The Last Grave

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Excerpt from my new Gothic Horror Novella

I can’t give up, she thought. There has to be at least one house on this damn road. Oh please, God. Give that at least. But as the sun’s last beams of light where choked out by the charcoal clouds above, any hope Joanne had was drained as well.

Exhausted and defeated, Joanne allowed the bike to slow to a stop. Her hot tears mixed with the cold rain as she cried out in frustration and fright. However, her voice was drowned out by a peal of thunder. Raising a defiant hand at the nearly black sky, she shouted, “You won, Mom! You hear that?! You were right! I didn’t find him! And he probably doesn’t even care!”

Hanging her head down on the handle bars, Joanne let out another choking sob as she realized that she may very well die out here. Her dress offered little protection from the elements, and there was nothing in her backpack that would keep out weather this severe. And since no one knew where she was, she may never be found. Newspaper obituaries and missing persons’ flyers flashed across her eyes. But the young woman did not have long to wallow in self pity. In between the bouts of thunder, her ears picked up what sounded like a growl.

Slowly, she lifted her head. Joanne’s racing heart skipped a beat as she saw what seemed like a large, black dog in the middle of the road. Barely illuminated by the bike’s dim light, it stared at her with bared teeth. She had never had a fear of dogs, but the look on the mangy canine’s eyes showed a kind of desperate hunger that no domesticated animal ever had.

For a few minutes the two stared at each other in silence, Joanne’s mind racing to try and think of what she could do to protect herself. She had a small pocketknife in her boot, but she doubted that she would be fast enough grab it. And the thing was more akin to a letter opener than a weapon.

But just has she was about to try and reach for it anyway, Joanne heard two more deep barks. Snapping her head around to look behind her, she let out a gasp. A strike of lightning momentarily revealed that the dog was not alone. There were two other dogs, both looking nearly as big and ravenous as the first.

I’m going to die, Joanne thought as the dogs slowly began to circle around her. They sniffed and continued to growl as they ventured closer, waiting for an opportunity to strike. I’m going to be eaten by dogs and die alone.

The clarity that the statement brought, along with a particularly loud blast of thunder, suddenly gave her a boost of adrenaline. Within seconds, she shot down the road, pushing her freezing legs as fast as they could possibly go.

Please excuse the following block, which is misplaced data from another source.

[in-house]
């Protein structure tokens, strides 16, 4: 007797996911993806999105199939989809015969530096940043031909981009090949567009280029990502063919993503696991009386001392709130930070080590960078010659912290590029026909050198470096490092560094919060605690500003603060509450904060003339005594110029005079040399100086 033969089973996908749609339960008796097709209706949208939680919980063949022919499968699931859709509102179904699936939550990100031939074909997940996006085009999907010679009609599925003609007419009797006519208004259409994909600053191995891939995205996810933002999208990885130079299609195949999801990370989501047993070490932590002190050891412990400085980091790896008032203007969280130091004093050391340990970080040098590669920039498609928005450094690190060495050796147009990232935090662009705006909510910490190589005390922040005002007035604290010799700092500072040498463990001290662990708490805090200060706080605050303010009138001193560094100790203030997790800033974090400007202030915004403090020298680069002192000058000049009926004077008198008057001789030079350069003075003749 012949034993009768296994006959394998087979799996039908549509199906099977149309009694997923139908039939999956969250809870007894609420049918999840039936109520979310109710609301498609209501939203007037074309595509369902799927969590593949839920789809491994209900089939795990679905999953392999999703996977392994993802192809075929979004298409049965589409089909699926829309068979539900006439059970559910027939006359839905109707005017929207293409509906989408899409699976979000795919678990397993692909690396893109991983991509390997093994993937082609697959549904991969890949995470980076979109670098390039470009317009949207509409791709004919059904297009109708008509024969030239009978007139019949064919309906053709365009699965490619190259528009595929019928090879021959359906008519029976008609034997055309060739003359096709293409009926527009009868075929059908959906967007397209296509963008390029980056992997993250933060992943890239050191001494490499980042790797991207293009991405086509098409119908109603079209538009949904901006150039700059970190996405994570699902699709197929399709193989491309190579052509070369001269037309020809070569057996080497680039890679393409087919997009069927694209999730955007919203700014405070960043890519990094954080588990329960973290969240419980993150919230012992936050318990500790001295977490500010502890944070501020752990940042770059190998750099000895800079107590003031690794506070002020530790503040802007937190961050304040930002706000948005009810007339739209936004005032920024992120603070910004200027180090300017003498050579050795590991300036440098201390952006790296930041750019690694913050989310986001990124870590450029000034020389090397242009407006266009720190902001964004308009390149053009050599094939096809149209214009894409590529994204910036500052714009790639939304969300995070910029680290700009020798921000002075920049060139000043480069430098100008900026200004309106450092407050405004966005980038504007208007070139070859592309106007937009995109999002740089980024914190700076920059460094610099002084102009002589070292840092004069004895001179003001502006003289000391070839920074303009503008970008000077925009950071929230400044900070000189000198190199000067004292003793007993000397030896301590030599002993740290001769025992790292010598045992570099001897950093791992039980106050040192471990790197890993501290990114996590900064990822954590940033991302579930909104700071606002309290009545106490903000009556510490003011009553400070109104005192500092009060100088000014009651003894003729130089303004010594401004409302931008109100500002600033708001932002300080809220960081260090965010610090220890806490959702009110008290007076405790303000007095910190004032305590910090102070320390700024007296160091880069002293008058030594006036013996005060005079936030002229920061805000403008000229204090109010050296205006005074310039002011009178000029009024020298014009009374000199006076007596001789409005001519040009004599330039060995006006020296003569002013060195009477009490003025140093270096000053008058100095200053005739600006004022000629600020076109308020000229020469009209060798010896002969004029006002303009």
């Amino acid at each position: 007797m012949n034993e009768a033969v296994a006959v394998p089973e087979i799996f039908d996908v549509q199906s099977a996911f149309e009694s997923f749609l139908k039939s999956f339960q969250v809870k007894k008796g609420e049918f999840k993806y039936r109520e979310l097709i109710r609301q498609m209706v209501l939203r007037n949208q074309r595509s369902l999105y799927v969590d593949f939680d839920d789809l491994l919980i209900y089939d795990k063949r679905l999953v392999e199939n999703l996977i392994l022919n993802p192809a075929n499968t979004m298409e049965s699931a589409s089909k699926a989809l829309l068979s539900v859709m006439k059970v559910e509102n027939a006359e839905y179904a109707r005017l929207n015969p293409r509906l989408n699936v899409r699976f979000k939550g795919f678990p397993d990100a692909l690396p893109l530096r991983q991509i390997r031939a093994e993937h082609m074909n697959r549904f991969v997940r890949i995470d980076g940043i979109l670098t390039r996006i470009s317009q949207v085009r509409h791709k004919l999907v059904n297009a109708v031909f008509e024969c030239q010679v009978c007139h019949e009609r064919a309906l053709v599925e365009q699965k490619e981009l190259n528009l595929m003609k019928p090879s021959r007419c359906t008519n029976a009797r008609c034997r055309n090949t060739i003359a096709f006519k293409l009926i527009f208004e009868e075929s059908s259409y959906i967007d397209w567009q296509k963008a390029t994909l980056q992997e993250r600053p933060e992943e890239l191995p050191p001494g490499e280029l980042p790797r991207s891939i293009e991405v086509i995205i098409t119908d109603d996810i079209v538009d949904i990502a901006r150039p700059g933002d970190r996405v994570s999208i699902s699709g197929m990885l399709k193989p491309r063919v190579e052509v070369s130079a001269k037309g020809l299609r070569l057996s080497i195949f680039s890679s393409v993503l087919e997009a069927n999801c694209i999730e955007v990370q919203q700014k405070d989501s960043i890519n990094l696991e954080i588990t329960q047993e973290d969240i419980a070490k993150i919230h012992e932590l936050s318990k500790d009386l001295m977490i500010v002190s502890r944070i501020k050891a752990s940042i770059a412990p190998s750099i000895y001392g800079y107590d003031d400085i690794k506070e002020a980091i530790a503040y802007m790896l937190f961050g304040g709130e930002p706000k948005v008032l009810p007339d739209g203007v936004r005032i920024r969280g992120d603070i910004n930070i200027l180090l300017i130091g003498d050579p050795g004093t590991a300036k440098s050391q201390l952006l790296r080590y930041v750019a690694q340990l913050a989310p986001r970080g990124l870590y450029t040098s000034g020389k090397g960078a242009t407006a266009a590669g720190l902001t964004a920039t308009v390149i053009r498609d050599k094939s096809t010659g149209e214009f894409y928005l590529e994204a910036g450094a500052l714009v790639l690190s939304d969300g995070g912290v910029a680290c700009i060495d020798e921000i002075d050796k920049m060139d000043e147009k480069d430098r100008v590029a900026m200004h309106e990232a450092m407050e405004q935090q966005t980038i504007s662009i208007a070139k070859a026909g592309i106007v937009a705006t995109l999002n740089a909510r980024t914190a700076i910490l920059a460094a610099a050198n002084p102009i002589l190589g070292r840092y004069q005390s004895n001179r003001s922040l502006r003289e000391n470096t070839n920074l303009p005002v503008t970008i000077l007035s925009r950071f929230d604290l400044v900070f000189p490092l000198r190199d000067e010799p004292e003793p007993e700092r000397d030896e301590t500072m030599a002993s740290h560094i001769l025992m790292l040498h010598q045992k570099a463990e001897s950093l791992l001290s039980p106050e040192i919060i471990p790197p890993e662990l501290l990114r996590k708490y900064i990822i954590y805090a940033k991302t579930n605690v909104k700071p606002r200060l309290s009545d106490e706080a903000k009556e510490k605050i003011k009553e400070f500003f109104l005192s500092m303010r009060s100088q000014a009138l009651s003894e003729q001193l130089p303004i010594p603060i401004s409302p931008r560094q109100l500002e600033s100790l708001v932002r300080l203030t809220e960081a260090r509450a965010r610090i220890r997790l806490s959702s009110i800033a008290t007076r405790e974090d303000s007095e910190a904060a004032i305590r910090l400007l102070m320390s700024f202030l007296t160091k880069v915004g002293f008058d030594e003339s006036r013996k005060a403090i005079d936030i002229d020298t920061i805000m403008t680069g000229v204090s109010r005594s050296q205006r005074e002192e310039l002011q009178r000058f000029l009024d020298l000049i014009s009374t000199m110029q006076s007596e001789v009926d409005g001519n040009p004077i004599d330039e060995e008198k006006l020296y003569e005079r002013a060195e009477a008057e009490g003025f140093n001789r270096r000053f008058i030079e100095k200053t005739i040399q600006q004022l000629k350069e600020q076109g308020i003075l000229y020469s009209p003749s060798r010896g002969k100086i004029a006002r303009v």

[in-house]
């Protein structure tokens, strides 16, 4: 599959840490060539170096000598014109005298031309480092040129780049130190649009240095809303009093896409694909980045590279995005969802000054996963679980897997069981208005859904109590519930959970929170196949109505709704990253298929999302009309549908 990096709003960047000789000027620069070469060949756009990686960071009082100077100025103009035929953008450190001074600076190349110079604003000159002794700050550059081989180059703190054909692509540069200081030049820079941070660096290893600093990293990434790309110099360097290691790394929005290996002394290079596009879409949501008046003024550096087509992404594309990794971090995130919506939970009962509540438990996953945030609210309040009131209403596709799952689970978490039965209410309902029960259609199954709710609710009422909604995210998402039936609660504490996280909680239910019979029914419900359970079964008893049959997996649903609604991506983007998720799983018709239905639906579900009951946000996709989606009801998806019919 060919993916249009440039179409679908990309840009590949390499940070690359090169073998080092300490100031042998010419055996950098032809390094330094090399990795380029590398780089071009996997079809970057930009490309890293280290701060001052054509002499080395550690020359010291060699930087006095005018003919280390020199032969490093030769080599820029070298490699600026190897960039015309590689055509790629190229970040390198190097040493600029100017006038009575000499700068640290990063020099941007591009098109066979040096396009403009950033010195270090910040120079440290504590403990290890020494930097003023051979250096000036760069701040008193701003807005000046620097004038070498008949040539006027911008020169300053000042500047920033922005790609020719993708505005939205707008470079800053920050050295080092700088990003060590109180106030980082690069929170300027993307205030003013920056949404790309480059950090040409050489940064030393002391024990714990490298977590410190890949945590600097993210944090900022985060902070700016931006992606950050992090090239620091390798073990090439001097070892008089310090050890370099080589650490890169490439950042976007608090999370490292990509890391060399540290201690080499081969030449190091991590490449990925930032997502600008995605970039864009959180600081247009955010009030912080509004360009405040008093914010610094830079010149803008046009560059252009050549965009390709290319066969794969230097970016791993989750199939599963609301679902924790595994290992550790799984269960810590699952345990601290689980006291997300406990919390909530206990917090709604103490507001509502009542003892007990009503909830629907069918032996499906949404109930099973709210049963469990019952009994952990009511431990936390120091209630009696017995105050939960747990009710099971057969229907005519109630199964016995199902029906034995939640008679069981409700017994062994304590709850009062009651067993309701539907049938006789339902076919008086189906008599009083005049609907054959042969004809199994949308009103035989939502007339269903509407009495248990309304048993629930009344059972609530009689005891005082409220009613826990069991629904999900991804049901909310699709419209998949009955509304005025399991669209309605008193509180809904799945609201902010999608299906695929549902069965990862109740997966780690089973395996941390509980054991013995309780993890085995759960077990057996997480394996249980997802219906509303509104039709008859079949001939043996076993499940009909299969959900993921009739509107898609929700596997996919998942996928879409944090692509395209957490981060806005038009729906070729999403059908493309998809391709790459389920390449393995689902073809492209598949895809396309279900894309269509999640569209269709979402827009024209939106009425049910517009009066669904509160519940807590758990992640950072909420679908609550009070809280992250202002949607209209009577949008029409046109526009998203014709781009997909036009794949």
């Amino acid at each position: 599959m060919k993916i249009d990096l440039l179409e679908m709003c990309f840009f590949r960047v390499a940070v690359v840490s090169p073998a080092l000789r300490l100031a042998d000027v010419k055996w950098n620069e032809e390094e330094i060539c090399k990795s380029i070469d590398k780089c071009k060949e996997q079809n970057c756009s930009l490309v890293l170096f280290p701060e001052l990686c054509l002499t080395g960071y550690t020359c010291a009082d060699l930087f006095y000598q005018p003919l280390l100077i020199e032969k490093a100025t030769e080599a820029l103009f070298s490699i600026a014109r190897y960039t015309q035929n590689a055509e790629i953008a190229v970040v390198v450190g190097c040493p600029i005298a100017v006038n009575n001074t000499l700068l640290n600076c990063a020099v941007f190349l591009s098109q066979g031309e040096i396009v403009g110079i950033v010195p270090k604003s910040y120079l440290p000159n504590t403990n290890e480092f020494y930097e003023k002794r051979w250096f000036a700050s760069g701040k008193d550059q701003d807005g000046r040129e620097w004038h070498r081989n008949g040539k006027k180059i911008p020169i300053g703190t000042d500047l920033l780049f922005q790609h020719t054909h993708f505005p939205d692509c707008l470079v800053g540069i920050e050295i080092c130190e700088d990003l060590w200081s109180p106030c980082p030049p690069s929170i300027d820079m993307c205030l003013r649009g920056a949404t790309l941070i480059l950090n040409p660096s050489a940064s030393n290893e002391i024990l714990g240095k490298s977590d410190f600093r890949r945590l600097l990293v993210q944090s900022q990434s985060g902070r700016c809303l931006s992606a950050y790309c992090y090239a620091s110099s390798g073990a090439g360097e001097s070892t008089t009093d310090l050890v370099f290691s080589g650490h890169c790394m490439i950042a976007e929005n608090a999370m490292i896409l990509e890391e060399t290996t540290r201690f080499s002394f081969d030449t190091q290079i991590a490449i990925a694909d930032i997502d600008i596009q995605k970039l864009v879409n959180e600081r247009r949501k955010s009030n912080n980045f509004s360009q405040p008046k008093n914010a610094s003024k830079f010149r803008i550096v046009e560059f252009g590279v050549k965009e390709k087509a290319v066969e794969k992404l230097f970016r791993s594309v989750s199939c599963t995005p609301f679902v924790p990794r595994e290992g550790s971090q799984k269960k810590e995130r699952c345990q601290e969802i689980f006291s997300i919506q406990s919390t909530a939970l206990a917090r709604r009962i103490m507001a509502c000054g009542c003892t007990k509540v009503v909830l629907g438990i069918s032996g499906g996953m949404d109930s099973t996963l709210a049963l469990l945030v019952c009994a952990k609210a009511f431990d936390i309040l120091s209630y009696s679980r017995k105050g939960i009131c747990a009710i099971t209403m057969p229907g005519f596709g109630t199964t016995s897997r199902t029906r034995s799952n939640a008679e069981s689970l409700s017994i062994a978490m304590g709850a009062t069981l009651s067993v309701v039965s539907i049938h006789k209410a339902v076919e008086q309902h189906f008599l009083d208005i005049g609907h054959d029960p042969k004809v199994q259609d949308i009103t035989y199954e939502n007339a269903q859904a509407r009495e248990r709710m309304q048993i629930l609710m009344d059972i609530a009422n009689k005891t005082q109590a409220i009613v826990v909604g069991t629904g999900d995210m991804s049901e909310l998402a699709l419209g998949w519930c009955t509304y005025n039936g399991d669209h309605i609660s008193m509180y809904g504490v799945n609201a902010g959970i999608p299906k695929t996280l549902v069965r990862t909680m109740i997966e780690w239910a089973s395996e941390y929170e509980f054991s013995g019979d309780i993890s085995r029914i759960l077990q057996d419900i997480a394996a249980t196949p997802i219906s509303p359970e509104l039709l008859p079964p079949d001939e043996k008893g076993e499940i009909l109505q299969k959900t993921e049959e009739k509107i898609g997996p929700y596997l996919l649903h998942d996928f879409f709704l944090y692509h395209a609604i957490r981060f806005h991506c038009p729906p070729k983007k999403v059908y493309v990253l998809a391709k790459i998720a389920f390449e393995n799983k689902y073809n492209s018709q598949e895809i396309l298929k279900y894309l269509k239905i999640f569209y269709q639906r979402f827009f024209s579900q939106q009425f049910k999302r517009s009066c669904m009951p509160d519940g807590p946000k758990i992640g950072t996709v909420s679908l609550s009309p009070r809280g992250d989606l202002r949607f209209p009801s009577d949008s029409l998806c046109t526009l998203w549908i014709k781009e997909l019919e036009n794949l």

Though initially left behind, the starving mutts did not take long before they were side by side with her once again. Snarling madly, they started to snap at her calves. A few times they succeeding in breaking the skin, but the pain and sight of her blood only made her go faster. Joanne’s wide eyes then caught something as another bolt of lightning struck the sky.

There was a large, ornate gate off to her left, just a few meters off the road. It looked slightly dilapidated, but at this point she was willing to take any chance at getting help from another human.

Turning the bike onto grass the wheels began to wobble, though Joanne continued to plow on through. The resulting decrease in speed, however, was just enough for the dog pack’s leader to gain the upper hand and smack all its weight into the back wheel. Within moments, Joanne was sprawled on the wet ground. The abrupt landing injured her ankle and it quickly began to swell.

 Before she could catch her breath from the impact, another dog tried to spring at her face. Instinctively, she put her arm up in defense.  Joanne felt a sharp pain as its yellowed fangs sank into her flesh.

With a yell, she angrily beat the dog’s muzzle with her other fist and managed to shove it off. She then started to head towards the gate’s entrance, limping as her ankle made it too excruciating to run. Even so, she knew it was hopeless. I’m not going to make it, she cried internally.

Joanne was then forced to the ground once again as one of the dogs pounced on her back. She screamed as she felt its jaws near her neck. With a sharp growl it ripped off the thin pink scarf she was wearing. Her voice went silent as Joanne then felt its teeth on her skin; intent on going in for the kill. In a final act of defiance before the inevitable, she grabbed the bottom of the open gate and used the last of her strength to push herself through the crumbling arch.

Just as she was prepared to accept death, Joanne suddenly felt the animal on her back retreat. With a pathetic whine, she turned to see the dogs quickly run away from the gate. Their skinny tails tucked under their bodies. Even the largest black dog, after a moment of staring straight at her in rage, ran off into the darkness with a whimper.

Confused, Joanne lay on the ground for a few minutes, trying to assess what just happened. Why had the dogs intent on killing her suddenly just bolted simply because she passed through a broken down gate?